- Lighting candles and hanging stars is a ceremonial way of marking
the coming of Jesus into the World. Lighting a candle reminds us
that Christ is the light of the world.
- Decorate a Christmas tree. A Christmas tree is made of evergreen
branches with candleholders and candles, and is covers with decorations
which include colored lights, glitter and on top, a star.
- Make a creche or manger. The manger is made of straw.
- Hang a Advent star on the inside or outside of your home. It symbolizes
the star that led the Wise Men to Jesus, who is “the bright and shining
morning star” (Revelation 22:16).
- Music and carols are played in homes and churches.
- Exchange Christmas cards between friends and family members.
- The church can also organize an exchange of gifts, especially among family
members, friends and the people from neighbourhood.
- Invite neighbors and friends to homes and use the opportunity to share the
love of Jesus and the reason for His coming into the World and have
fellowship with them.
- Organize public functions as fitting to the particular area and context as a
witness to society.
- Organize community development programs that are managed by each
local church and the Diocese; even if it is in a small way.
- Lighting candles and hanging stars is a ceremonial way of marking the coming of Jesus into the World. Lighting a candle reminds us that Christ is the light of the world.
- Decorate a Christmas tree. A Christmas tree is made of evergreen branches with candleholders and candles, and is covers with decorations which include colored lights, glitter and on top, a star.
- Make a creche or manger. The manger is made of straw.
- Hang a Advent star on the inside or outside of your home. It symbolizes the star that led the Wise Men to Jesus, who is “the bright and shining morning star” (Revelation 22:16).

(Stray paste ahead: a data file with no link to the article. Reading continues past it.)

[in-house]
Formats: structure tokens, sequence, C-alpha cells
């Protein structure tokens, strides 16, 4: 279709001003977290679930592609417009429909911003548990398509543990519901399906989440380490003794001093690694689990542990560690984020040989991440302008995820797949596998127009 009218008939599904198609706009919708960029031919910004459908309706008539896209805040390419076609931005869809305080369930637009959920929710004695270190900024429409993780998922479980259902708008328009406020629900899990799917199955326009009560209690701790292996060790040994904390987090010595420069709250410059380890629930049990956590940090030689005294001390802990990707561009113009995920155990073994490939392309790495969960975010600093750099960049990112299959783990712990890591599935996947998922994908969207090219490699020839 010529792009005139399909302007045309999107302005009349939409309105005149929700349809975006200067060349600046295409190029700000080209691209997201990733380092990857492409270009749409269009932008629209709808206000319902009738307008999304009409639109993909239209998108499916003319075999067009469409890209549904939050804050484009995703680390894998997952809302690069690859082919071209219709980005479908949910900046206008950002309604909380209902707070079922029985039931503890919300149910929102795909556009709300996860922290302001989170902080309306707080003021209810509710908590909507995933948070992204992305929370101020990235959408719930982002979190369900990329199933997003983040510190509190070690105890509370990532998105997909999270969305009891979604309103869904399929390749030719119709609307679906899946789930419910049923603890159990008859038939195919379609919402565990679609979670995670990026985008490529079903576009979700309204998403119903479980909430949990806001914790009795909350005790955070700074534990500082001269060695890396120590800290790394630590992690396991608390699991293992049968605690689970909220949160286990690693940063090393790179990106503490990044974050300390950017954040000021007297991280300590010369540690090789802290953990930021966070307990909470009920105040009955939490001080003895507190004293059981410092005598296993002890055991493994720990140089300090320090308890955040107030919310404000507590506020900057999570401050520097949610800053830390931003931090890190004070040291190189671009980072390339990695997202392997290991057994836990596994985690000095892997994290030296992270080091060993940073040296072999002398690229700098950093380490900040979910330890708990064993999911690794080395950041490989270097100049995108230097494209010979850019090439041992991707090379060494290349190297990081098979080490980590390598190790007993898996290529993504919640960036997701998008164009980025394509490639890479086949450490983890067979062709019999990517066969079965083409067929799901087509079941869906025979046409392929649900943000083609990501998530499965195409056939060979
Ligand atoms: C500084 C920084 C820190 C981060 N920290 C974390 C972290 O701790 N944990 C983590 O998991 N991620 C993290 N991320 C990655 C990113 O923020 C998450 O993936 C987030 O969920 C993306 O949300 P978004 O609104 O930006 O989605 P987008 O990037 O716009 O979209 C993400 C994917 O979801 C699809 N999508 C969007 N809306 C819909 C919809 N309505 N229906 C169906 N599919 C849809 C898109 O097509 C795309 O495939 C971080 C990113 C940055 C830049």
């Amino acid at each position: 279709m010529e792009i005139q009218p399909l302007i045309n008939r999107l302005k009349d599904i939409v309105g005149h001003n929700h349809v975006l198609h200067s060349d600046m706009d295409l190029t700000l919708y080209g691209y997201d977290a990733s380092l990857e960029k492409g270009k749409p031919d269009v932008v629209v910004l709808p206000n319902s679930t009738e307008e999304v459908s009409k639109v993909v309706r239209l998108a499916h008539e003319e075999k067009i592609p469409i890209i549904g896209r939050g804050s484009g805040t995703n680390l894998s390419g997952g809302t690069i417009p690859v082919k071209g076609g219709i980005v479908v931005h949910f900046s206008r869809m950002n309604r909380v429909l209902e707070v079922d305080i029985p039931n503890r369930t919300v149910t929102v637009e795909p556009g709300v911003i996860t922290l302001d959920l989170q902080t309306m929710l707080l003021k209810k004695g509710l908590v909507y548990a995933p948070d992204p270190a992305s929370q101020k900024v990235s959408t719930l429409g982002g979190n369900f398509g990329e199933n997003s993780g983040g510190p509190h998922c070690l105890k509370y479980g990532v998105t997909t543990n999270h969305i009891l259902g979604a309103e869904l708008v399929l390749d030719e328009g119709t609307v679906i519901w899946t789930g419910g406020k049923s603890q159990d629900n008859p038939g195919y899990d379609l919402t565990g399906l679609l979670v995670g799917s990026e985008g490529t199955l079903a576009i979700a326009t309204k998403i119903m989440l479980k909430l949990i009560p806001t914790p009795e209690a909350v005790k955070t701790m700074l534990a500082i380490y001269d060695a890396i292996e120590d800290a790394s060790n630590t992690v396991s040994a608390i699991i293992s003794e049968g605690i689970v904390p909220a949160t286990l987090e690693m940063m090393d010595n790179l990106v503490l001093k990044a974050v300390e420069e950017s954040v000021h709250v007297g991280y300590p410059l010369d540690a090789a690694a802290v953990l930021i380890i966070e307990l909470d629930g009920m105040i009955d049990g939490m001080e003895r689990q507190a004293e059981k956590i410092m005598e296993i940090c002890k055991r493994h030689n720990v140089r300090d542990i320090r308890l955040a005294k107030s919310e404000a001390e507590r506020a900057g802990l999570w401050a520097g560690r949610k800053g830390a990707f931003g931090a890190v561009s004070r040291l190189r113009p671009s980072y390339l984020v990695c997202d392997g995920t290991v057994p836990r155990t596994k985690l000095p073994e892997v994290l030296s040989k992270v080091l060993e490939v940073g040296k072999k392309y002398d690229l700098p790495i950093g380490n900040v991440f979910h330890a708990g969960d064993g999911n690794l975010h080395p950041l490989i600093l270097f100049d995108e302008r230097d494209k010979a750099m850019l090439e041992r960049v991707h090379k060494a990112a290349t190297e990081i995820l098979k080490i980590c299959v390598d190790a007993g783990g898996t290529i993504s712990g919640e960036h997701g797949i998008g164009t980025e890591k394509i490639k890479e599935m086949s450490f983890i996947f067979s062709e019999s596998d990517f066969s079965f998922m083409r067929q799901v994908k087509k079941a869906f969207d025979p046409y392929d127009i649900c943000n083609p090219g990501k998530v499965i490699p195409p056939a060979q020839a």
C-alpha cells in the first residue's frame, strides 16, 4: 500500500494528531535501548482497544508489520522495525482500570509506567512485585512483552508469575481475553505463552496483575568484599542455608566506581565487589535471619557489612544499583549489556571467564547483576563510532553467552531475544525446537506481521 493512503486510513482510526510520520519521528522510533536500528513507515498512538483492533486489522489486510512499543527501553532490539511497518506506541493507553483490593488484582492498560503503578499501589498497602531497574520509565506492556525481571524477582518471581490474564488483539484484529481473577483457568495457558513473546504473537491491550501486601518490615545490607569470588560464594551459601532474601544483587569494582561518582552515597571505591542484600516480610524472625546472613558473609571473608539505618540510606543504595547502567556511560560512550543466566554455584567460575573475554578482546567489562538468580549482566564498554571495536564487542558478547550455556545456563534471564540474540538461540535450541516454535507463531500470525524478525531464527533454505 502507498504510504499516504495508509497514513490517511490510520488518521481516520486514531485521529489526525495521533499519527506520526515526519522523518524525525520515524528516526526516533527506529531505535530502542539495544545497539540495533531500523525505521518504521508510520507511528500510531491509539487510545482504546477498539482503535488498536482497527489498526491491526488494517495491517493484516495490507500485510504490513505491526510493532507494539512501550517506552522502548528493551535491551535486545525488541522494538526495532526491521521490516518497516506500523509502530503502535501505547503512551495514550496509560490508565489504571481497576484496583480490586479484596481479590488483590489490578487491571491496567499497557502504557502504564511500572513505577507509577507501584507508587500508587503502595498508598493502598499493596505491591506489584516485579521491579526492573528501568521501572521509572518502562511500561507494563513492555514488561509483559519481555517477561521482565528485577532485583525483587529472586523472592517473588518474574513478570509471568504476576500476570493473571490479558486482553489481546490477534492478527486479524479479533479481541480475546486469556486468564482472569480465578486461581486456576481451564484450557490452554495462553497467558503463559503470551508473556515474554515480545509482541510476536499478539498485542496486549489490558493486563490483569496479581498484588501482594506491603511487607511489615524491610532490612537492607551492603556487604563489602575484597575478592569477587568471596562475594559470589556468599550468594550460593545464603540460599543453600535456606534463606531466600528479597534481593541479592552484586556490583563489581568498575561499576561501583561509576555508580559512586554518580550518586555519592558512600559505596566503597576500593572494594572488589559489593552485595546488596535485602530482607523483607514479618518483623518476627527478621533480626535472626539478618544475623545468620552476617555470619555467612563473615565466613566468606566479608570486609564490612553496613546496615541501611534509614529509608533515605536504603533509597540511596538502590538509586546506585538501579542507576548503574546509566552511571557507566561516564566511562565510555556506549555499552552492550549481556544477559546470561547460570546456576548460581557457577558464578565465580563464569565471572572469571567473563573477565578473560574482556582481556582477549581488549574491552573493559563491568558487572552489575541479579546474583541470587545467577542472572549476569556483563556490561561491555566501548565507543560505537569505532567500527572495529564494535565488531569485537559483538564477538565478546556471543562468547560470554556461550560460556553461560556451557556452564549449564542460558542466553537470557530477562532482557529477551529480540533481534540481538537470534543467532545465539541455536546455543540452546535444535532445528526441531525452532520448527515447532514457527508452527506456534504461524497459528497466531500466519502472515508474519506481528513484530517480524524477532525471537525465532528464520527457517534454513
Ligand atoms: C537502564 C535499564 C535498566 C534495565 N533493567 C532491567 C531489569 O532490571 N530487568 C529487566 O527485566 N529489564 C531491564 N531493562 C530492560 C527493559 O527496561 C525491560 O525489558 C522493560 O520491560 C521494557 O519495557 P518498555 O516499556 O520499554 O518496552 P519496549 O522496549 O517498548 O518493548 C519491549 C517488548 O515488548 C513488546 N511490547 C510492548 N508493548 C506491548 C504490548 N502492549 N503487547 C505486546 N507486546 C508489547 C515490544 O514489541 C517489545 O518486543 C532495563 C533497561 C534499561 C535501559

The name “Epiphany” comes from the Greek word Epiphania, and means “to show, make known, or reveal.” It is observed on the 6th of January. The celebrations of Epiphany Season point toward and remember the three events of Christ’s life which manifest His divinity; the visit of the three Magi, Christ’s baptism in the Jordan River, and his first miracle at the wedding in Cana. These three events are central to our understanding of Epiphany, and these occurrences give us the Biblical meaning of this season.
Epiphany Season Observances
The significance behind the visit of the Magi is the revelation of Christ as “Lord and King.” The Wise Men were the first Gentiles to publicly recognize the divinity of Jesus through their offerings of gold, frankincense, and myrrh [Mat 2:11].
The baptism of Jesus in the Jordan River revealed his divinity as the Son of God. John the Baptist, according to Matthew 3:16-17, testifies of the Holy Spirit descending upon Jesus like a dove, and a voice from heaven saying, “This is my Son, whom I love; with him I am well pleased.”
Churches also focus on the wedding miracle at Cana as part of the Epiphany celebration observance.
The Epiphany represents a responsibility and vocation of the Church to reveal Jesus as the Divine Son and Savior sent by God the Father to atone for the sins of humankind. It is a time of healing and fellowship, where the Church comes together in the covenant of brotherhood to love one another as Christ commanded.
Lent Season is a duration of 40 weekdays beginning on Ash Wednesday and climaxing on Holy Thursday (Maundy Thursday) during Holy Week, before Good Friday, and preceding Holy Saturday and Easter.